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U.S. increases pressure on Honduras' de facto leaders

In a 'very tough call,' Secretary of State Hillary Rodham Clinton warns Roberto Micheletti against letting post-coup talks falter after a stalemate over the weekend.

July 21, 2009|Paul Richter and Tracy Wilkinson

WASHINGTON AND TEGUCIGALPA, HONDURAS — The Obama administration has sharply increased pressure on the de facto government running Honduras after last month's military coup, hoping to break a stalemate in negotiations with ousted President Manuel Zelaya.

Secretary of State Hillary Rodham Clinton telephoned Roberto Micheletti, named president of the country after the June 28 coup, to warn him against letting the talks falter, said Clinton's chief spokesman, P.J. Crowley.

Clinton, calling while on an official trip to India, outlined "the potential consequences of a failure," Crowley said, in a reference to potential cuts in U.S. aid and heightened pressure from Washington. Crowley described Clinton's overture as a "very tough call."

The warning came as U.S. officials in Honduras have met with business and political leaders to threaten consequences for refusing to back Zelaya's return. But Micheletti, speaking to supporters Monday, vowed that the government would resist pressure and "hold out until the last moment."

Negotiations being mediated by Costa Rican President Oscar Arias collapsed Sunday over Micheletti's insistence that Zelaya would not be allowed to return to office, even with limited powers.

Crowley suggested that the talks still hold hope and that Micheletti's government may be willing to back off that condition. He said negotiations "might have produced more progress than is at first evident."

Clinton's call represented her first contact with Micheletti and signaled a deepening American involvement in the crisis. In the first days after June 28, when Zelaya was toppled and expelled from the country, the Obama administration urged other Latin American officials to take the lead on the issue. Later, it backed mediation involving Arias.

But the administration increasingly has found itself in the middle of the drama, and is staking its prestige on its ability to restore peace.

U.S. officials, including Thomas Shannon, the chief U.S. diplomat for Latin America, and Hugo Llorens, the U.S. ambassador to Honduras, spent the weekend in conversations with Arias, representatives of the two sides and other regional leaders, Crowley said.

He said that Clinton made it clear that the United States was ready to use its enormous leverage over Honduras if Micheletti's government does not comply.

The administration has so far withheld $18.5 million in aid to Honduras, but it could also stop an additional $180 million in development aid. The United States also has huge leverage through trade because 70% of Honduras' exports go to the United States.

In another sign of the growing international pressure on the interim government, the European Union announced it was cutting off $90 million in aid. The move is another warning of international isolation for the Micheletti government, which has not been recognized by any other nation.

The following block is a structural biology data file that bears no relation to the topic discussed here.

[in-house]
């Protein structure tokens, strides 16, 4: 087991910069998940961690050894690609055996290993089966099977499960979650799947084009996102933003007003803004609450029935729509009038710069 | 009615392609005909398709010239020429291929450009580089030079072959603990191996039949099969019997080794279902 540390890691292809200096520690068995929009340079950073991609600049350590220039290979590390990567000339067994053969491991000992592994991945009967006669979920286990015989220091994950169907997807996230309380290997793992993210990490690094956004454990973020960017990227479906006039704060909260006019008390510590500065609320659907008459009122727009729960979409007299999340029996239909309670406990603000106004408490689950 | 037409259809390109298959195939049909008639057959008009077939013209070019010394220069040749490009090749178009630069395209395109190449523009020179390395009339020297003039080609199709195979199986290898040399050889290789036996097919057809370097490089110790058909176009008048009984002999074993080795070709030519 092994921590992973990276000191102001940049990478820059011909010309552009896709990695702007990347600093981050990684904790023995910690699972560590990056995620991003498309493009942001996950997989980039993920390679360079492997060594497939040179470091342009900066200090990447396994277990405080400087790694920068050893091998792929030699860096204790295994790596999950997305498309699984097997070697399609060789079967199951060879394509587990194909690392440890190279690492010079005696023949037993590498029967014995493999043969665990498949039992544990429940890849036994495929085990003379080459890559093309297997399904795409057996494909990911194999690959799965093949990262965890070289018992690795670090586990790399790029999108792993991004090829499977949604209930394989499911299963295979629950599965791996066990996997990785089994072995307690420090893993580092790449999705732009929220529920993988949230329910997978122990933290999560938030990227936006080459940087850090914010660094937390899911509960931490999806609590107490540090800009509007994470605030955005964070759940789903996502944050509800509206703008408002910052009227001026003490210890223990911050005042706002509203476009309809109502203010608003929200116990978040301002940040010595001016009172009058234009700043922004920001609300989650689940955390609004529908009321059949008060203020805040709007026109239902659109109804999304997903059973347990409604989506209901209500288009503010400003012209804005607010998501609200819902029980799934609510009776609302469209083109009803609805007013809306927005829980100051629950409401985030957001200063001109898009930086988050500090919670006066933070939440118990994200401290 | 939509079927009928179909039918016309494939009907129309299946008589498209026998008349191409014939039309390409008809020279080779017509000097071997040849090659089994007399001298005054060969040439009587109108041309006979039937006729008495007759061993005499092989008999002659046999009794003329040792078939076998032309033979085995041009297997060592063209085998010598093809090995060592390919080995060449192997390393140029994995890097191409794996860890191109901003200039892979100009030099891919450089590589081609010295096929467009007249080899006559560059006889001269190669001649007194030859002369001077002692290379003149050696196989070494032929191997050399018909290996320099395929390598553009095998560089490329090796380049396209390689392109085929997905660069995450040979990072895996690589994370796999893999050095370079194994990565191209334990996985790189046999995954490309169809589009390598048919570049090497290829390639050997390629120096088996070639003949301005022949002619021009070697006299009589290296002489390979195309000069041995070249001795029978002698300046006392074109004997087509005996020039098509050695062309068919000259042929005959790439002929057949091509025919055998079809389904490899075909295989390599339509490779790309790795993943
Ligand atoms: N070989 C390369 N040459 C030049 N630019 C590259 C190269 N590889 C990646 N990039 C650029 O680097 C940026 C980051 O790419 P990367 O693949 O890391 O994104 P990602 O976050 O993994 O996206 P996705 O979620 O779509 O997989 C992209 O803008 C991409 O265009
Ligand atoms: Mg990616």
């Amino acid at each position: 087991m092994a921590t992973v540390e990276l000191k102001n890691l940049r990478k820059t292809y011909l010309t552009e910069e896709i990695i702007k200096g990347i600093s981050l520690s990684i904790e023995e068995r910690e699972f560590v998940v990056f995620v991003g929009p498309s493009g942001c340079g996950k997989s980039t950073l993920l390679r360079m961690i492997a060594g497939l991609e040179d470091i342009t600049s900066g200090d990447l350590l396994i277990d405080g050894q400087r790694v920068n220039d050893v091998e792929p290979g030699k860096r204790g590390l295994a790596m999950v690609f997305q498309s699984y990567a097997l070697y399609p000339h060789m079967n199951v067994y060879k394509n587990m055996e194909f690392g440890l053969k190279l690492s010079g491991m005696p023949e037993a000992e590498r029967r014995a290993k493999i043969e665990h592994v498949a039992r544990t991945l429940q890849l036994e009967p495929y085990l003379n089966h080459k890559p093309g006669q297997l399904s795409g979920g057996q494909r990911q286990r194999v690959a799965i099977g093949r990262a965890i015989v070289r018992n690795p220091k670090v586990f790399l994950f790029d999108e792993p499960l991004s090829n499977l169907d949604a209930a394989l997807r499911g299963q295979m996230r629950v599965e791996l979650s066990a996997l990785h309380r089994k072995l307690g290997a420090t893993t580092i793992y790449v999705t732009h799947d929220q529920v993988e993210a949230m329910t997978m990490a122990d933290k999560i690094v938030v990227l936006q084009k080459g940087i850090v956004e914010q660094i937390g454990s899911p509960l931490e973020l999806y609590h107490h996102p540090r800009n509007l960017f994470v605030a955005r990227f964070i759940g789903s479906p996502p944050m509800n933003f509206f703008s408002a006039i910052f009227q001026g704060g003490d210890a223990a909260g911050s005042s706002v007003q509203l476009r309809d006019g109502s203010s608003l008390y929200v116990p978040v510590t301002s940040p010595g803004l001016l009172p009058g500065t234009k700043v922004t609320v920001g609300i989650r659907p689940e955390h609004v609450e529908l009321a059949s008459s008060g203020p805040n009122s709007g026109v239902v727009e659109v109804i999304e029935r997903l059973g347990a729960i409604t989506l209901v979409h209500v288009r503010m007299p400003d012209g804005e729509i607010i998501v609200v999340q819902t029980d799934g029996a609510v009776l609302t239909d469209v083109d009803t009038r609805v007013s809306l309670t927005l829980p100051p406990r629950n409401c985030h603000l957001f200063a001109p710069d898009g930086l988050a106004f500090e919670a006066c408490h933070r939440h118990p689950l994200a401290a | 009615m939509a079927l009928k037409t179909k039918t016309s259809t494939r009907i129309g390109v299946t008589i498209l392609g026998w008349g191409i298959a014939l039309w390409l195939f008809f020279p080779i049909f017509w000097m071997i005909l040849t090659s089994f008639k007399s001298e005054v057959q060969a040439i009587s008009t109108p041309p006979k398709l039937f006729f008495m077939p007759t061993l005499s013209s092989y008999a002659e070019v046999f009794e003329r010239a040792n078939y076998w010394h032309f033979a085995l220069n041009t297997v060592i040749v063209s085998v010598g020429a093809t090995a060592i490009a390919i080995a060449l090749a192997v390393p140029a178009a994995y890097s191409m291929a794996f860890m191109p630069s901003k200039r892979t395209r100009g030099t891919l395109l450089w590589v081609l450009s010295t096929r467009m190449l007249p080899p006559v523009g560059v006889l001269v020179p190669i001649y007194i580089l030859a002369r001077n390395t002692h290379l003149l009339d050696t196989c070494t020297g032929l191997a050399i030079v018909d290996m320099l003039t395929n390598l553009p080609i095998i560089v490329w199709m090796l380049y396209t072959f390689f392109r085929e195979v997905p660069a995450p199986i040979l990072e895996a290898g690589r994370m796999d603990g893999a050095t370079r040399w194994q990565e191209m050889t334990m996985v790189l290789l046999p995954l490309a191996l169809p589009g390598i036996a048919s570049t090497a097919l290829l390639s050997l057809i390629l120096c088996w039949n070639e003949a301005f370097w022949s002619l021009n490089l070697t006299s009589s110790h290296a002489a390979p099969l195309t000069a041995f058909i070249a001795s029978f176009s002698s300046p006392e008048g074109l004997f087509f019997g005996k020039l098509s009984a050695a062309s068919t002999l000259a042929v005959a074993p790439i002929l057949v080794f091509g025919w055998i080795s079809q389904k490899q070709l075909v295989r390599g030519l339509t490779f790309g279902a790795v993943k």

Zelaya has threatened to return to his country, with or without a political agreement. The talks are currently suspended for three days to give Arias time to work on a new proposal.

Zelaya had been pursuing a nonbinding referendum to amend the constitution. The referendum had been ruled illegal. He was ousted by a Honduran elite concerned that he was trying to change the constitution to allow for his reelection. Honduran presidents are limited to a single term.

Llorens, who has been working behind the scenes to restore Zelaya to power, met Thursday with business leaders, most of whom supported the coup. Llorens warned that the Micheletti government would never be recognized and that Honduras risks further sanctions if a solution is not found, a participant said.

"He urged us not to block an agreement," said one entrepreneur who attended the meeting and agreed to discuss it on condition that his name not be used. "His tone was very firm."

But the businessmen responded that Zelaya cannot be trusted. Possible sanctions could include canceling visas for Hondurans, which would be harsh punishment for wealthy Hondurans who prize their ability to travel to the U.S.

Far from seeking compromise, however, Honduras' de facto rulers were digging in their heels Monday. Enrique Ortez, who served briefly as the new government's foreign minister, said Llorens could be declared persona non grata.

Micheletti spoke Monday at a gathering in the presidential palace of about 150 people representing business and community groups. Adolfo Facuse, one of Honduras' wealthiest businessmen, pledged to help pay the government's bills if Honduras loses money because of sanctions.

Micheletti confirmed he had spoken to Clinton and said he told her to send a trusted envoy to Honduras to get a "real" picture of what is happening.

"We've tried to explain what went on here before June 28," he said, "and everyone just wants to hear what happened on June 28."

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paul.richter@latimes.com

wilkinson@latimes.com

Special correspondent Charles McDermid in Bangkok, Thailand, contributed to this report.

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